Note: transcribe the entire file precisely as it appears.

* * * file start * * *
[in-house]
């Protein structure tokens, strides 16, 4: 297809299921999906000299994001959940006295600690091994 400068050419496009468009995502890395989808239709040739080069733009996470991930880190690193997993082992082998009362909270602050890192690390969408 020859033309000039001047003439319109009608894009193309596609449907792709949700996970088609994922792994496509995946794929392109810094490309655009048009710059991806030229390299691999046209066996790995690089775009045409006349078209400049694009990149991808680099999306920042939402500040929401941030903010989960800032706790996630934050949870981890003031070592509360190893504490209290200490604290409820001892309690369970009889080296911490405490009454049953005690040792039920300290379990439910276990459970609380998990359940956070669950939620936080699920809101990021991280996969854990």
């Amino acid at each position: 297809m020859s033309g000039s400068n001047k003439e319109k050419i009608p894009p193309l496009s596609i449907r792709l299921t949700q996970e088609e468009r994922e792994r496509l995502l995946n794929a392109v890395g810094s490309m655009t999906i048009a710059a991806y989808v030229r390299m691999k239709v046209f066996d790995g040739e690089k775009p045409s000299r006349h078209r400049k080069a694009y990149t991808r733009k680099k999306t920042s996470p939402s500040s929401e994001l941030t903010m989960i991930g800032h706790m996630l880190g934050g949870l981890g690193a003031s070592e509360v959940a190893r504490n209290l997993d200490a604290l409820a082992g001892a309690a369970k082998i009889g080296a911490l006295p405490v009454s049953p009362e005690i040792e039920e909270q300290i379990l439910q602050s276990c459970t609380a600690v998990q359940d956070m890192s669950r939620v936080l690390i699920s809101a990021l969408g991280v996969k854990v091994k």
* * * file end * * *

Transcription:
[in-house]
């Protein structure tokens, strides 16, 4: 297809299921999906000299994001959940006295600690091994 400068050419496009468009995502890395989808239709040739080069733009996470991930880190690193997993082992082998009362909270602050890192690390969408 020859033309000039001047003439319109009608894009193309596609449907792709949700996970088609994922792994496509995946794929392109810094490309655009048009710059991806030229390299691999046209066996790995690089775009045409006349078209400049694009990149991808680099999306920042939402500040929401941030903010989960800032706790996630934050949870981890003031070592509360190893504490209290200490604290409820001892309690369970009889080296911490405490009454049953005690040792039920300290379990439910276990459970609380998990359940956070669950939620936080699920809101990021991280996969854990």
């Amino acid at each position: 297809m020859s033309g000039s400068n001047k003439e319109k050419i009608p894009p193309l496009s596609i449907r792709l299921t949700q996970e088609e468009r994922e792994r496509l995502l995946n794929a392109v890395g810094s490309m655009t999906i048009a710059a991806y989808v030229r390299m691999k239709v046209f066996d790995g040739e690089k775009p045409s000299r006349h078209r400049k080069a694009y990149t991808r733009k680099k999306t920042s996470p939402s500040s929401e994001l941030t903010m989960i991930g800032h706790m996630l880190g934050g949870l981890g690193a003031s070592e509360v959940a190893r504490n209290l997993d200490a604290l409820a082992g001892a309690a369970k082998i009889g080296a911490l006295p405490v009454s049953p009362e005690i040792e039920e909270q300290i379990l439910q602050s276990c459970t609380a600690v998990q359940d956070m890192s669950r939620v936080l690390i699920s809101a990021l969408g991280v996969k854990v091994k």